Palestinians protested Wednesday against President Donald Trump's controversial peace plan that gives Israel a US green light to annex key parts of the occupied West Bank.
The protests, including isolated clashes, underscored the depth of frustration with a proposal seen as overwhelmingly supportive of Israeli objectives that was drafted with no Palestinian input.
Trump, who unveiled the plan on Tuesday at the White House standing alongside Israel's Prime Minister Benjamin Netanyahu with no Palestinian representatives on hand, said his initiative could succeed where others had failed.
But it grants Israel much of what it has sought in decades of international diplomacy, namely control over Jerusalem as its "undivided" capital, rather than a city to share with the Palestinians.
It also offers US approval for Israel to annex the strategically crucial Jordan Valley -- which accounts for around 30 percent of the West Bank -- as well as other Jewish settlements in the territory.
Those terms have been roundly rejected by Palestinian leaders.
Palestinian president Mahmud Abbas said the deal should be confined "to the dustbin of history".
Hamas, the movement that controls the Gaza Strip, said it could never accept anything short of Jerusalem as capital of a future state of Palestine.
US Secretary of State Mike Pompeo urged the Palestinians to "come up with a counter offer".
"I know the Israelis would be prepared to sit down and negotiate on the basis of the vision that the president laid out," Pompeo said, as he headed to Britain on a five-nation tour.
In the West Bank city of Bethlehem, demonstrators threw rocks at Israeli border guards who responded by firing tear gas.
Three protesters were hospitalized after being hit by Israeli fire in clashes near Ramallah in the central West Bank, the Palestinian health ministry said.
In Khan Yunis in southern Gaza, protesters set tires alight, while others hoisted banners vowing they were "united against the deal of the century", in a jibe against Trump's proposals.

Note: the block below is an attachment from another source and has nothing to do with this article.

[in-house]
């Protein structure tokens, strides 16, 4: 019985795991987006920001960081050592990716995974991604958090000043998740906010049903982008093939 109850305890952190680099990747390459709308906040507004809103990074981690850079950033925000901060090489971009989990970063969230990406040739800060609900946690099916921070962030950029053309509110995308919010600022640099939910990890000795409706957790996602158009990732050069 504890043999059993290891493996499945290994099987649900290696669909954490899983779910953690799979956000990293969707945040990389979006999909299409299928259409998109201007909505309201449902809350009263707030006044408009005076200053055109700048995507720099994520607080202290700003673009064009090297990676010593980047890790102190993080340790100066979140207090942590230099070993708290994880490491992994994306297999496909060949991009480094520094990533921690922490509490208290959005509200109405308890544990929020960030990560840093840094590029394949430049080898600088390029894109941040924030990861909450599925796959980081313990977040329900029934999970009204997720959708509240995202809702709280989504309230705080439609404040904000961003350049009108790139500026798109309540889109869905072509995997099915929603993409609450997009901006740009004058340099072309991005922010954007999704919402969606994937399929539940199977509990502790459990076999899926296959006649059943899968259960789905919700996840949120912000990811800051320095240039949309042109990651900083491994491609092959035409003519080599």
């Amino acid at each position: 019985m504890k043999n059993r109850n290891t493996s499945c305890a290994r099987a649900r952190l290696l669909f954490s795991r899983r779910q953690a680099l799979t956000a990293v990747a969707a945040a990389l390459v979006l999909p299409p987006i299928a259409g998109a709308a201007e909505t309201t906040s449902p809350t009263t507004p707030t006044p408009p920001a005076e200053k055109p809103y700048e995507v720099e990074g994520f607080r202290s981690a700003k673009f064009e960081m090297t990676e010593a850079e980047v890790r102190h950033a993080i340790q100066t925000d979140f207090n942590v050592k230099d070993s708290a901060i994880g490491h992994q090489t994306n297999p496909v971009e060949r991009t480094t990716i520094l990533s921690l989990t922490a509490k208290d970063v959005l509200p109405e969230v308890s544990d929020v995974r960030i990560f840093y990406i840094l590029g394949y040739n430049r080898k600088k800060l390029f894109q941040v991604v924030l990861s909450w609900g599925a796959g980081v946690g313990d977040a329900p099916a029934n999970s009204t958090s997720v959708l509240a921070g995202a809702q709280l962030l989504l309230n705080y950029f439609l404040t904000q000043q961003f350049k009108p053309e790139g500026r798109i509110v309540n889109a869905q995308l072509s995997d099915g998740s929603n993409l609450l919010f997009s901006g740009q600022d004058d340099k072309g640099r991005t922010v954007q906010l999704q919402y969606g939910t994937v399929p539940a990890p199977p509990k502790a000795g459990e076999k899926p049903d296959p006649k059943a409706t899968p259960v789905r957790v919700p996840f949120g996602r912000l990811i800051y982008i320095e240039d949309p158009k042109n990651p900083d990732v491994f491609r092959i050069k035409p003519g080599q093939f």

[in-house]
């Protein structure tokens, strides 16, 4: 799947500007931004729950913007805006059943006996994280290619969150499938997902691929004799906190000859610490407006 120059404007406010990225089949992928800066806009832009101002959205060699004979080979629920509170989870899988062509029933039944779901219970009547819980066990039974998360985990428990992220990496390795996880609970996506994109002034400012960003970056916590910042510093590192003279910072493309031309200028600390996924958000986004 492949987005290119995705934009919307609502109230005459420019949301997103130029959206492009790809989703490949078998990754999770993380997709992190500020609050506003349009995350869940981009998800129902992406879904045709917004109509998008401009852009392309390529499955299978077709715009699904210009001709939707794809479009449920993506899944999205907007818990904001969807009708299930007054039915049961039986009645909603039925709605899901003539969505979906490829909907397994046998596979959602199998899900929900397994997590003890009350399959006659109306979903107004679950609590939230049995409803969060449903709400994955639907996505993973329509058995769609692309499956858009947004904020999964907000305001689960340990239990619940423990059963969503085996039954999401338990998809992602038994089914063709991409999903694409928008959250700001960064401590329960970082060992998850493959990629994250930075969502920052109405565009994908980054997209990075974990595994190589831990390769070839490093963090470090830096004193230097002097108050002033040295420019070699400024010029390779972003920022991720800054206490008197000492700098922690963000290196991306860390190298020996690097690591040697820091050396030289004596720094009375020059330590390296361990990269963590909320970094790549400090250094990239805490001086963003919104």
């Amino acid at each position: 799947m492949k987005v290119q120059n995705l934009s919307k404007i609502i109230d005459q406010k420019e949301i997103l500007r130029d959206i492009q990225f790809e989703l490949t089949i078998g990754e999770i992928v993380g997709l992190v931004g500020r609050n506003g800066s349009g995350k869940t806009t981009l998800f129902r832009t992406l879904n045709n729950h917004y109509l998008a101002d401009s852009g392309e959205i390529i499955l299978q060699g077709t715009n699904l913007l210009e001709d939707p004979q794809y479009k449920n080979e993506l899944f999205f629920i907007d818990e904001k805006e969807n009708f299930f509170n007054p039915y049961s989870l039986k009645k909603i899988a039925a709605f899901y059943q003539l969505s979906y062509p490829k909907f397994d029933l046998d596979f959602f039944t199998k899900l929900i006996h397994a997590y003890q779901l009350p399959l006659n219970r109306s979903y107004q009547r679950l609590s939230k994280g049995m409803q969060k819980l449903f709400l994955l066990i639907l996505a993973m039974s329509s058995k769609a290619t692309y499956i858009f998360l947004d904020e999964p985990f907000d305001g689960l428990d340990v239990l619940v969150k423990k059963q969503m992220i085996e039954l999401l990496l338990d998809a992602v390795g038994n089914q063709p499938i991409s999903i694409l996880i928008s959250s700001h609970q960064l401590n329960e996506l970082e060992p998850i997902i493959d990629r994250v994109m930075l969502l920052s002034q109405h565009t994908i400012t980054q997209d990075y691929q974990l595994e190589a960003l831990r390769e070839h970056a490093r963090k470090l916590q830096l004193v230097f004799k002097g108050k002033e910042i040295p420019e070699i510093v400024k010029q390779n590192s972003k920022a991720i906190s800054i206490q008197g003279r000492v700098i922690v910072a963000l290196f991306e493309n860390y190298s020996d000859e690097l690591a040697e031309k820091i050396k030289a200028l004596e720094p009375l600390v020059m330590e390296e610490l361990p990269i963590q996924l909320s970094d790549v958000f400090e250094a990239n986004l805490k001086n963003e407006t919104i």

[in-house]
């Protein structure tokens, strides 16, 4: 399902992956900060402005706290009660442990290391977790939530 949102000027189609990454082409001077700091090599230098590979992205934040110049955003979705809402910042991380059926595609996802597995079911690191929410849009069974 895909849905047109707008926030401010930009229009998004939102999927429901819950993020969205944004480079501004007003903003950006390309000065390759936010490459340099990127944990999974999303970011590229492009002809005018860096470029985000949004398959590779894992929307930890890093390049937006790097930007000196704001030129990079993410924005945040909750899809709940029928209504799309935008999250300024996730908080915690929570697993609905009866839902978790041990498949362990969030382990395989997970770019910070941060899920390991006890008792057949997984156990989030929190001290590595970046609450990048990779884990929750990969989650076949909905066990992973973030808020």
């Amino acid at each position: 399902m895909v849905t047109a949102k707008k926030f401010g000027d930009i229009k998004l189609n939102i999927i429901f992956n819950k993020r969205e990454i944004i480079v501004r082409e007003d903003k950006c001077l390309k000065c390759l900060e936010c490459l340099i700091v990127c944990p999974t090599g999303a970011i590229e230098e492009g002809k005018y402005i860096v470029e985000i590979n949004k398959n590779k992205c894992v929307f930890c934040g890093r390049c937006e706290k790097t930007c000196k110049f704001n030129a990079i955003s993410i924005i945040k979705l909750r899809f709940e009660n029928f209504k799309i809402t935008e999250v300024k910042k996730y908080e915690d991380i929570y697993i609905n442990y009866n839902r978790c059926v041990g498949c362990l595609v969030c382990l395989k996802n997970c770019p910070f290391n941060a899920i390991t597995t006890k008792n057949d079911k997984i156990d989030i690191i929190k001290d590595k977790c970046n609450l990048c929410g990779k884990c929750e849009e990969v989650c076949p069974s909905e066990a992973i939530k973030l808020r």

Trump's plan foresees the creation of a "contiguous" Palestinian state but under strict conditions, including a requirement that it be "demilitarized".
The Palestinians would only be allowed to declare a capital in outer parts of east Jerusalem beyond an Israeli security wall.
Welcomed in Israel
Those terms were warmly received by some in Israel.
"History knocked on our door last night and gave us a unique opportunity to apply Israeli law on all of the settlements in Judea (and) Samaria," said Israel's rightwing Defense Minister Naftali Bennett, using the Israeli term for the West Bank.
The Blue and White party led by Benny Gantz, Netanyahu's main election rival in March 2 polls, embraced Trump's proposals as offering "a strong, viable basis for advancing a peace accord with the Palestinians".
But the head of Israel's leftwing coalition Labor-Gesher-Meretz, Amir Peretz, condemned Netanyahu's expected move towards "unilateral annexations".
Meanwhile, on the streets of Tel Aviv, some residents voiced concern that Trump had paid no attention to what the Palestinians actually want.
"It sounds like an excessive implementation of Israel's ambitions, with harsh, aggressive ignorance of Palestinian ambitions," said Tel Aviv resident Uri, according to AFP.
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